More than 30 different tests have been suggested to exam the proprioceptive functions of humans (78). There is no single gold-standard test to evaluate all the proprioceptive functions of the subject. Instead, each test evaluates a specific proprioceptive function of each location: perception of the static position of a body part or of a body movement. The degradation of proprioception results in the loss of acuity in movement control, which is worsened by the deprivation of complementary sensory modality, and poor novel motor learning. In the human genetic studies, genome sequence analysis identified PIEZO2 as a molecular cause that leads to proprioception deficits (79, 80). The patients carrying mutant PIEZO2 suffered from lack of proprioception, impaired motor coordination, electrophysiological phenotypes, and various degrees of joint malformation, without any compromised cognitive functions. Retarded initiation of walking is reported in infants (79, 80).
Mouse models have been a preferred mammalian model for studying proprioceptive functions in mammals because of their genetic accessibility. Early studies investigating the development of proprioceptive neurons from their progenitors produced several mutants with developmentally abnormal proprioceptors that later lacked proper proprioceptive functions as adults. Genetic models with problems in synaptic connection between proprioceptive neurons and motor neurons or in the functional development of the muscle spindle further validate that proprioception crucially coordinates posture as well as walking and swimming in mice (Fig. 3B) (81, 82).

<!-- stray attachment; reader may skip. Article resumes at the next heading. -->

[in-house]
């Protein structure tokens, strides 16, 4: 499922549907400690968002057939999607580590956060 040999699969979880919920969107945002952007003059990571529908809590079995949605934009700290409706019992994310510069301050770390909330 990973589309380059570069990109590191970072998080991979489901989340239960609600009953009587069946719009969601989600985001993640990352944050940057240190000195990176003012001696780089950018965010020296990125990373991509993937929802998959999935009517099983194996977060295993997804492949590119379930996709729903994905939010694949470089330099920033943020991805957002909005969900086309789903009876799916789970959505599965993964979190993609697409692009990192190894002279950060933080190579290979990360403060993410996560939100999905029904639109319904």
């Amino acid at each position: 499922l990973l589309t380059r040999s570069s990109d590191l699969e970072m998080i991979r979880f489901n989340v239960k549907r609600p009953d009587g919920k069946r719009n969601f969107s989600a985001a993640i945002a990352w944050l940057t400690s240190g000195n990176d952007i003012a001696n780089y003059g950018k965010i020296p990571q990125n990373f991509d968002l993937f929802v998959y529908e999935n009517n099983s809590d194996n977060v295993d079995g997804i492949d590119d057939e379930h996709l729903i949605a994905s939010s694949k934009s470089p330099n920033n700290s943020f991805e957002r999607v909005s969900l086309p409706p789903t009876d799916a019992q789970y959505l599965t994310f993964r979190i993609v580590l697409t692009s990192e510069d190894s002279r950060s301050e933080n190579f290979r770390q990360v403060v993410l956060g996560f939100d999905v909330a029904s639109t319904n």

Another line of evidence about how proprioception contributes to motor coordination in mice originates from mutants that lack the mechanosensitive ion channels responsible for proprioception.
Thus, locomotion in model animals requires further studies for us to gain a more wholistic understanding of how proprioceptive computation accurately accommodates mechanosensory inputs from components of locomotion, as we start to glimpse a mechanistic insight into the molecular and neuronal substrates for the sensory levels of proprioception (Table 1). Con-sidering that human proprioception contributes to both con-scious and unconscious perception of limb and trunk position and movement, the current behavioral assays in model animals are limited, in that they do not require conscious processing of proprioceptive information. Whereas most behavioral assays focus on motor coordination, the engagement of proprioception in motor learning and rehabilitation may provide an additional layer of insight (83). Recent progress in machine-vision technologies, such as DeepLabCut and MoSeq, will aid a better understanding of proprioception in motor control by facilitating machine-vision-based kinesthetic analysis (84, 85). Furthermore, there is currently no study investigating the causal relationships of proprioceptive neurons in motor control at millisecond precision with reversibility, warranting an optogenetic study to understand the dynamic contribution of proprioception to motor control.